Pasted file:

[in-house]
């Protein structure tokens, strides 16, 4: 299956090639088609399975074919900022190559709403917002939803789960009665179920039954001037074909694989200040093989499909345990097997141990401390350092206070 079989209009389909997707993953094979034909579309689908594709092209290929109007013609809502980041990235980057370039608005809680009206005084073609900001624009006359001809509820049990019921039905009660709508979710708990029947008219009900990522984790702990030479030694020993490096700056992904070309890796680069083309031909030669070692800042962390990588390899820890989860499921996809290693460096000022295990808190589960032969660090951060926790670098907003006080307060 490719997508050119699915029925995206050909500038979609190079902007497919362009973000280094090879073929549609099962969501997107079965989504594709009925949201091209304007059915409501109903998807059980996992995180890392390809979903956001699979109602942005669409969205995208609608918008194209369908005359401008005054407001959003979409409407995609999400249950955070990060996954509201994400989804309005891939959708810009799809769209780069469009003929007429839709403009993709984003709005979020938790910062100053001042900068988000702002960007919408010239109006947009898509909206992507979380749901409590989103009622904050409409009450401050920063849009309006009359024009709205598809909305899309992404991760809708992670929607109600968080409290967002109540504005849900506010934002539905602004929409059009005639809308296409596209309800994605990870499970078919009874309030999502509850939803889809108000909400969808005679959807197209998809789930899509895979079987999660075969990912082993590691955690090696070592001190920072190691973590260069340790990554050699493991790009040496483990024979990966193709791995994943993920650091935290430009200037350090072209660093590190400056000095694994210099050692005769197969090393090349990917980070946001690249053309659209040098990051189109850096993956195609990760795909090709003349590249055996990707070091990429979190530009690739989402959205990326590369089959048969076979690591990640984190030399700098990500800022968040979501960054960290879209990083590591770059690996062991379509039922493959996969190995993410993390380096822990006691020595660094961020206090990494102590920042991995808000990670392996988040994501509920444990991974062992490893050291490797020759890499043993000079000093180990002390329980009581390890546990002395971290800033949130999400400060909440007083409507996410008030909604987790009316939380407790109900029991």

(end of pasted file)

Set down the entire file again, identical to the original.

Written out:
[in-house]
């Protein structure tokens, strides 16, 4: 299956090639088609399975074919900022190559709403917002939803789960009665179920039954001037074909694989200040093989499909345990097997141990401390350092206070 079989209009389909997707993953094979034909579309689908594709092209290929109007013609809502980041990235980057370039608005809680009206005084073609900001624009006359001809509820049990019921039905009660709508979710708990029947008219009900990522984790702990030479030694020993490096700056992904070309890796680069083309031909030669070692800042962390990588390899820890989860499921996809290693460096000022295990808190589960032969660090951060926790670098907003006080307060 490719997508050119699915029925995206050909500038979609190079902007497919362009973000280094090879073929549609099962969501997107079965989504594709009925949201091209304007059915409501109903998807059980996992995180890392390809979903956001699979109602942005669409969205995208609608918008194209369908005359401008005054407001959003979409409407995609999400249950955070990060996954509201994400989804309005891939959708810009799809769209780069469009003929007429839709403009993709984003709005979020938790910062100053001042900068988000702002960007919408010239109006947009898509909206992507979380749901409590989103009622904050409409009450401050920063849009309006009359024009709205598809909305899309992404991760809708992670929607109600968080409290967002109540504005849900506010934002539905602004929409059009005639809308296409596209309800994605990870499970078919009874309030999502509850939803889809108000909400969808005679959807197209998809789930899509895979079987999660075969990912082993590691955690090696070592001190920072190691973590260069340790990554050699493991790009040496483990024979990966193709791995994943993920650091935290430009200037350090072209660093590190400056000095694994210099050692005769197969090393090349990917980070946001690249053309659209040098990051189109850096993956195609990760795909090709003349590249055996990707070091990429979190530009690739989402959205990326590369089959048969076979690591990640984190030399700098990500800022968040979501960054960290879209990083590591770059690996062991379509039922493959996969190995993410993390380096822990006691020595660094961020206090990494102590920042991995808000990670392996988040994501509920444990991974062992490893050291490797020759890499043993000079000093180990002390329980009581390890546990002395971290800033949130999400400060909440007083409507996410008030909604987790009316939380407790109900029991």